In terms of Kenneth’s role in his research site, does he have an obligation to act on behalf of the workers whose union votes may be tampered with? Or does he have an even stronger obligation to avoid disrupting or changing the situation at his research site? Should Kenneth act as an “objective” researcher, avoiding involvement in the situation, or should he be an advocate for his participants? This is an age-old question in the social sciences and one without a completely satisfactory answer.
Proponents of traditionalist, positivist social science would probably argue that intervening in this developing situation would somehow contaminate Kenneth’s data, or keep the researcher from accessing the “Truth” — the one and only “objective” reality of the research site, which should unfold without his interference. This may be true in the sense that getting involved may block Kenneth’s ability to conduct further observations at this company. But growing numbers of social scientists realize that not only does the researcher’s very presence at the site affect his or her data, but that there are many “truths”, and not one objective reality. Feminist researchers in particular have argued that the position of the researcher (his or her gender, race, social class, and other characteristics) as well as that of the participants, will influence the questions the researcher asks as well as the answers he or she finds (Deutsch 2004). So there are many truths in each research site. Since all researchers carry their own backgrounds and biases, truly “objective” social science is not a realistic goal and never has been. Researchers need only to be honest with their audience about their own positionality, and, in some circumstances, should become involved in their research sites, especially when they have knowledge that may help their participants. The goal is to retain validity while being honest in a way that traditional positivist research has often not been. Although this latter perspective has gained much legitimacy within sociology, there is still some disagreement within the discipline along the fault lines between qualitative and quantitative researchers, and even among qualitative researchers (Taylor 1999).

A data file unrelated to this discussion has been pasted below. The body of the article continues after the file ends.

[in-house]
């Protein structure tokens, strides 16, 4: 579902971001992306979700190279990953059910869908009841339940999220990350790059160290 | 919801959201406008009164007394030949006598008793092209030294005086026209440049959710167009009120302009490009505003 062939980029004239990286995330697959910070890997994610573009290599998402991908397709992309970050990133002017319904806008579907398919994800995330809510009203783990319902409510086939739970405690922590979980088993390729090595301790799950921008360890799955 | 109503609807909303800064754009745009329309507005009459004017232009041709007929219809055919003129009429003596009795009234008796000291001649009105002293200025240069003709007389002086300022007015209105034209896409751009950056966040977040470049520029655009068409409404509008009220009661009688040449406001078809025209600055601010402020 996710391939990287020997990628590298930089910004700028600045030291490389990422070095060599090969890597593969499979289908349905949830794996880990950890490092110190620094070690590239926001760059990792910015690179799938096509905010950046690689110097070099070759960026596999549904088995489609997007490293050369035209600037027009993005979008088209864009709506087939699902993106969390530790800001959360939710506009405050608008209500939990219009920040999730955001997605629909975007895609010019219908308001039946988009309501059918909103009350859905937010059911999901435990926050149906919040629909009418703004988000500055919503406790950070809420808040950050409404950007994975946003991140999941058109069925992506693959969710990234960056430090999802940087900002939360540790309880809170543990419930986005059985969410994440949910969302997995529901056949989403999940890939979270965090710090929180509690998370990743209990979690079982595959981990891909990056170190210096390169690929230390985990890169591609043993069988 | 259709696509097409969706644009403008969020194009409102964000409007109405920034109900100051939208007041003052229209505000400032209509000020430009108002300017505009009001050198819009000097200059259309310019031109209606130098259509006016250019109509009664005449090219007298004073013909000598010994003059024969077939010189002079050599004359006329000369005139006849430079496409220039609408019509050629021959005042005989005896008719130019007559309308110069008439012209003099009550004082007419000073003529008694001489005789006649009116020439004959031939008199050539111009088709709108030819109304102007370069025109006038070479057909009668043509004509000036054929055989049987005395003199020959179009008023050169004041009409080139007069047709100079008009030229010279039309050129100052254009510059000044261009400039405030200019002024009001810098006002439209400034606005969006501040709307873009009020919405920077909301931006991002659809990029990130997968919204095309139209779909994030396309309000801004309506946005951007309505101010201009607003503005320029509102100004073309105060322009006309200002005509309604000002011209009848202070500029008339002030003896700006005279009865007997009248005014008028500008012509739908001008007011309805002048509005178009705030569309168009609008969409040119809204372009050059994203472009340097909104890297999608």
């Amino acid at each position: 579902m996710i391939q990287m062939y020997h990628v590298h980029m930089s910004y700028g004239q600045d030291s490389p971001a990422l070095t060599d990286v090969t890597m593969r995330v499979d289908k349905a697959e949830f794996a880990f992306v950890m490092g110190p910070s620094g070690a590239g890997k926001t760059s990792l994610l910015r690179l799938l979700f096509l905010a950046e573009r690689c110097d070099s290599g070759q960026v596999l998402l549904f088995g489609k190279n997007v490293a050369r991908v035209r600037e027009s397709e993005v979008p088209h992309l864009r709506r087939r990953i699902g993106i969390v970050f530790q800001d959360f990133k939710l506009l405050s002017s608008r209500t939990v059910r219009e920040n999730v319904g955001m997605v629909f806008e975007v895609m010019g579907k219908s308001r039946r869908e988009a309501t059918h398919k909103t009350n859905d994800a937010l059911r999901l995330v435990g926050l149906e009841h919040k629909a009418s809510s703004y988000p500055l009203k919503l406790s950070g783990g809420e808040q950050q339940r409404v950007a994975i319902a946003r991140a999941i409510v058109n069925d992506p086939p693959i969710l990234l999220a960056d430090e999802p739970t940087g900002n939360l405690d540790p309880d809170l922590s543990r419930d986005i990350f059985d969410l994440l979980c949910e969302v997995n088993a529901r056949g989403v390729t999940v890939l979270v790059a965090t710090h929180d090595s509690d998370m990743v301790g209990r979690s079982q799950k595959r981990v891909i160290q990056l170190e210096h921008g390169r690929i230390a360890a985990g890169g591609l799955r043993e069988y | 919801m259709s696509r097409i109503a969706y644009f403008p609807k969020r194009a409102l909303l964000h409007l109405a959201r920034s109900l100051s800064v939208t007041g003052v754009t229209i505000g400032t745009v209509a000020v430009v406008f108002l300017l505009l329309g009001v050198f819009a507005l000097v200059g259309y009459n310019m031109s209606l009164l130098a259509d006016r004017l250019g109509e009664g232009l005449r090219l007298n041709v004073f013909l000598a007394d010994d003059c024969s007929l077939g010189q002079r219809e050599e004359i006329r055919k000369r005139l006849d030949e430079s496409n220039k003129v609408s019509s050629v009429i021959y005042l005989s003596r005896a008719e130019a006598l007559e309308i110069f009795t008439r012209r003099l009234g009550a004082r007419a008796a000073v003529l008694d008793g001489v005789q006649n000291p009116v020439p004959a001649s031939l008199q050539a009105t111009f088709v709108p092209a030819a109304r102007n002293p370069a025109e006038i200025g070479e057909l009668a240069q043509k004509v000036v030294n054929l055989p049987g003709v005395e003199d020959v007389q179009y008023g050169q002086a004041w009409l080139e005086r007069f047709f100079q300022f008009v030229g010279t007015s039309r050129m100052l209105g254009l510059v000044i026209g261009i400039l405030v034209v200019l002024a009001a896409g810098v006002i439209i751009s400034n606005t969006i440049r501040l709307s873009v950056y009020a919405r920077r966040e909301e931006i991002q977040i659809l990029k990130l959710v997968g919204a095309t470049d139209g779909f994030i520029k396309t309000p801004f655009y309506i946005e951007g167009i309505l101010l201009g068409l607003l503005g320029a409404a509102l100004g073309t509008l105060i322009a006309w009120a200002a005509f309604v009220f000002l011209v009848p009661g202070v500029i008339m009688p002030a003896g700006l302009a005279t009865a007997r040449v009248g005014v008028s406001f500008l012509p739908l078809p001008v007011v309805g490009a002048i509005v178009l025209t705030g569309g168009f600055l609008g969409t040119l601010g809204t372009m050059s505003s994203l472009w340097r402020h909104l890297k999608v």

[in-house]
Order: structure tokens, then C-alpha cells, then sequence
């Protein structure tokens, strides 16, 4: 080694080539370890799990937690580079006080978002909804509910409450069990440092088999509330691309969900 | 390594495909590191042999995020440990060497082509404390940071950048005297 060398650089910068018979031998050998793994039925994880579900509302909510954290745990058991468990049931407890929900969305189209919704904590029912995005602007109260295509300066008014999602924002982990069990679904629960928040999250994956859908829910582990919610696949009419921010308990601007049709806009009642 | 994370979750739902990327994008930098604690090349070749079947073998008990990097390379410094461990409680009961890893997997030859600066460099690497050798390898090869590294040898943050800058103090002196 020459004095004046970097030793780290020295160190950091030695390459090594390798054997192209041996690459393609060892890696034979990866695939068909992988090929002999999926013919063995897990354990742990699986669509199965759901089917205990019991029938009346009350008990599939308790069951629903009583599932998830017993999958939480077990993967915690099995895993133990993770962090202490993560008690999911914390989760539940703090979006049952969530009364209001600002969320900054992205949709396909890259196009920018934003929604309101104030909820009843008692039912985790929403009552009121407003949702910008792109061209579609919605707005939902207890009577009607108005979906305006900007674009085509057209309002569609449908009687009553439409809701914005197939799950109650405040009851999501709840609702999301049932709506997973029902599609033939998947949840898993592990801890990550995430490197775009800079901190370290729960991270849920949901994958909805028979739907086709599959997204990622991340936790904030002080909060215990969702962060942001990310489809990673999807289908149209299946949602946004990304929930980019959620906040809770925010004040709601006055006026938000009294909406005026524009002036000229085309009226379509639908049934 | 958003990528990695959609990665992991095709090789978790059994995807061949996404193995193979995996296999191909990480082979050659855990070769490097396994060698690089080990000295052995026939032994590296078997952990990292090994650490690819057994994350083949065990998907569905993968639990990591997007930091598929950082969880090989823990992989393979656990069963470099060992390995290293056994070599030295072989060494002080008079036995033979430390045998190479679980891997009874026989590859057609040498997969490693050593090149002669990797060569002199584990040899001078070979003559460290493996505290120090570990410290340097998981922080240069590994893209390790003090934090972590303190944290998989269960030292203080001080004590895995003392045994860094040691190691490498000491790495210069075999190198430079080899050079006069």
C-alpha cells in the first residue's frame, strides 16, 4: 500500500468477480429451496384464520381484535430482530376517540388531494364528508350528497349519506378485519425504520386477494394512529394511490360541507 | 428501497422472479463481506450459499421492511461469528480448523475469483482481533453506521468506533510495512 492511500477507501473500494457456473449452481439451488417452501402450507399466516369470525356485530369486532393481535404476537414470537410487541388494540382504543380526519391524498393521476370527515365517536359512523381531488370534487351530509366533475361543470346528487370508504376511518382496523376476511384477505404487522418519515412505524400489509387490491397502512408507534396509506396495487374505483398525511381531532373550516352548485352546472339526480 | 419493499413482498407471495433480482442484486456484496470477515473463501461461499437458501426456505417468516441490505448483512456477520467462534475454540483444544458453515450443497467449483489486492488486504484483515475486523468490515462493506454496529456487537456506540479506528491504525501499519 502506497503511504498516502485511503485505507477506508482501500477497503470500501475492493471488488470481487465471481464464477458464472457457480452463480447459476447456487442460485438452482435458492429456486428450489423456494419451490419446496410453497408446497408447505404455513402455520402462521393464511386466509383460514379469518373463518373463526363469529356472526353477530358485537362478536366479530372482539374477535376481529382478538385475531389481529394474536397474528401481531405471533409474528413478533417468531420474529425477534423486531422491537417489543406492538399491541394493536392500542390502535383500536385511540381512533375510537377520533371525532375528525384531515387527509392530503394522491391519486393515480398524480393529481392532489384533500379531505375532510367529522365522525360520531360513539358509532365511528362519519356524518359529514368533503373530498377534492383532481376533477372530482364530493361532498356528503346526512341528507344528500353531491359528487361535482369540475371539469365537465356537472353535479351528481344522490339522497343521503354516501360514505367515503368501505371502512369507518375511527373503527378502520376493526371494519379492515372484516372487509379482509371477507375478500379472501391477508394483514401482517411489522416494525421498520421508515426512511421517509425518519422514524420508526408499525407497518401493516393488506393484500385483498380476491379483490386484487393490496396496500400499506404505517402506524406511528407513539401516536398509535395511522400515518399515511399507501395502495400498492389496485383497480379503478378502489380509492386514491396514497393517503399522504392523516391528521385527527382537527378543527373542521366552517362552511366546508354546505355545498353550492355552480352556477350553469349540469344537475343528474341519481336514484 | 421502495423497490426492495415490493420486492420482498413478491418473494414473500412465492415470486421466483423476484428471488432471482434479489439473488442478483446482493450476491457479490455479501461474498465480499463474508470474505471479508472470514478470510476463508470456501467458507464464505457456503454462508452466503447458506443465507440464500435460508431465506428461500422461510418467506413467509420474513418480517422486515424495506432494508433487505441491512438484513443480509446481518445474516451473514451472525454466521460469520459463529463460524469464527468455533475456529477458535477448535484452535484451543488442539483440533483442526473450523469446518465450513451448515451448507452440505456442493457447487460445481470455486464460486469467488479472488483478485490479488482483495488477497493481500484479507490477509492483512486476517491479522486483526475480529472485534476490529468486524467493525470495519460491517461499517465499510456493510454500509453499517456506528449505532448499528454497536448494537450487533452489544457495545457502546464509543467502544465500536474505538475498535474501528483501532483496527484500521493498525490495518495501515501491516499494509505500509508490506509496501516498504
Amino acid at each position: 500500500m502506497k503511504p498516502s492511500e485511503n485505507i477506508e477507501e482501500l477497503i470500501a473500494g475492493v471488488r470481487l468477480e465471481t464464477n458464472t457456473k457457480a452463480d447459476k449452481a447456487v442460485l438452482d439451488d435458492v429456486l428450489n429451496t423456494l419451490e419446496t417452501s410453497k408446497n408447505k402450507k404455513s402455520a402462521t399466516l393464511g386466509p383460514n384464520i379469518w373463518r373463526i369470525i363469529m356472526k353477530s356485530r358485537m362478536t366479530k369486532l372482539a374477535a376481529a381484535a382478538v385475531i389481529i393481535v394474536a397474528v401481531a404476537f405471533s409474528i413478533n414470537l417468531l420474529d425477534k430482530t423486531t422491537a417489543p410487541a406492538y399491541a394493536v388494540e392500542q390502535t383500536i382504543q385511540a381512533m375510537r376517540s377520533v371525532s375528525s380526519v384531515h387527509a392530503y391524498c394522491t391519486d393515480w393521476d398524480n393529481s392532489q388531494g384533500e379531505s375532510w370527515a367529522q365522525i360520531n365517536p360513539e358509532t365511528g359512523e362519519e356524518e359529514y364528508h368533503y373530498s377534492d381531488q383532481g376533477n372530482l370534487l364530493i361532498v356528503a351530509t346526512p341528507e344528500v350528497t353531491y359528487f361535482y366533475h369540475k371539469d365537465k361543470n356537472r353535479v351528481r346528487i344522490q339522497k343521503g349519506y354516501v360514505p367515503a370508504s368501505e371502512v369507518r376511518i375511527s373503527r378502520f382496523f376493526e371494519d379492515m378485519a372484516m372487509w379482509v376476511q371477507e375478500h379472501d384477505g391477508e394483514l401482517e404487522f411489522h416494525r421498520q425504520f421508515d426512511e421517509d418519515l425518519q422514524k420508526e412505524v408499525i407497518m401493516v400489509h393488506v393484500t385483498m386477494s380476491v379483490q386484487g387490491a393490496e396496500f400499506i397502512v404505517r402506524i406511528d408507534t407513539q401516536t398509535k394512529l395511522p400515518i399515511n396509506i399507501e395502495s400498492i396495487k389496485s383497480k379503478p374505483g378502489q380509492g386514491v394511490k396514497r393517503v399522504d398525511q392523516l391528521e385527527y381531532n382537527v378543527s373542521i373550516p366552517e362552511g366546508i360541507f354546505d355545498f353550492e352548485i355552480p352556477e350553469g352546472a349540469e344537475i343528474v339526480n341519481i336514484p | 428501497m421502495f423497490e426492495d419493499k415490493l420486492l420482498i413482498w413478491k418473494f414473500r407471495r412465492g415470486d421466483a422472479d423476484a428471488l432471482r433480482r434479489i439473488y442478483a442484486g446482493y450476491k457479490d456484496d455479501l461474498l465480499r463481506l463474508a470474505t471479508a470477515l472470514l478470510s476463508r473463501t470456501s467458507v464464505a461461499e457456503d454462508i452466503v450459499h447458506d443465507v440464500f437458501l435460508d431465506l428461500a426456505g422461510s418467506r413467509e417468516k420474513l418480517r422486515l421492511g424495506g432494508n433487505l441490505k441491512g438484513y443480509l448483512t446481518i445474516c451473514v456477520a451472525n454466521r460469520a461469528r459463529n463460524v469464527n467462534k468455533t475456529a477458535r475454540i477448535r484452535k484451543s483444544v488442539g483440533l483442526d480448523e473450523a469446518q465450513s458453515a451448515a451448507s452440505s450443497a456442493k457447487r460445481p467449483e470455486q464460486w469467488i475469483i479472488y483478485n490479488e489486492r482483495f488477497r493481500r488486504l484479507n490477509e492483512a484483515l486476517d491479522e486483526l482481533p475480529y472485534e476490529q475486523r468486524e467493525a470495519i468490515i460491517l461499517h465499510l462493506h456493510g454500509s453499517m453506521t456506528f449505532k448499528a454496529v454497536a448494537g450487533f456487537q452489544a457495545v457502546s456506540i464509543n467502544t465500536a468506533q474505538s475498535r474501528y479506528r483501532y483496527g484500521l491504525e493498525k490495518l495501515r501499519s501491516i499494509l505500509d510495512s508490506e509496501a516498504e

At the same time, in this situation, there are other circumstances to consider. Will going public with the information he has overheard compromise the physical safety of the researcher? Will it involve him in a legal battle if plans to tamper with the union vote are uncovered? Not only does the researcher face the epistemological questions of his discipline, but the additional issues faced by whistleblowers everywhere. Further complicating matters is the fact that he did not hear specifically what was being planned, only that one or more drivers, aided by management, are planning to do something to challenge the rightful outcome of the vote.
In this case, it seems that his responsibilities are conflicting. The terms of confidentiality he offered to workers at the site would seem to cover the information that he overheard. On the other hand, he seems to have an ethical responsibility to the other workers at the site that may be harmed by those who would tamper with the vote. Perhaps he could mediate this conflict by reporting the information he overheard, but not providing names. This would protect confidentiality while keeping union officials on heightened alert for vote fraud.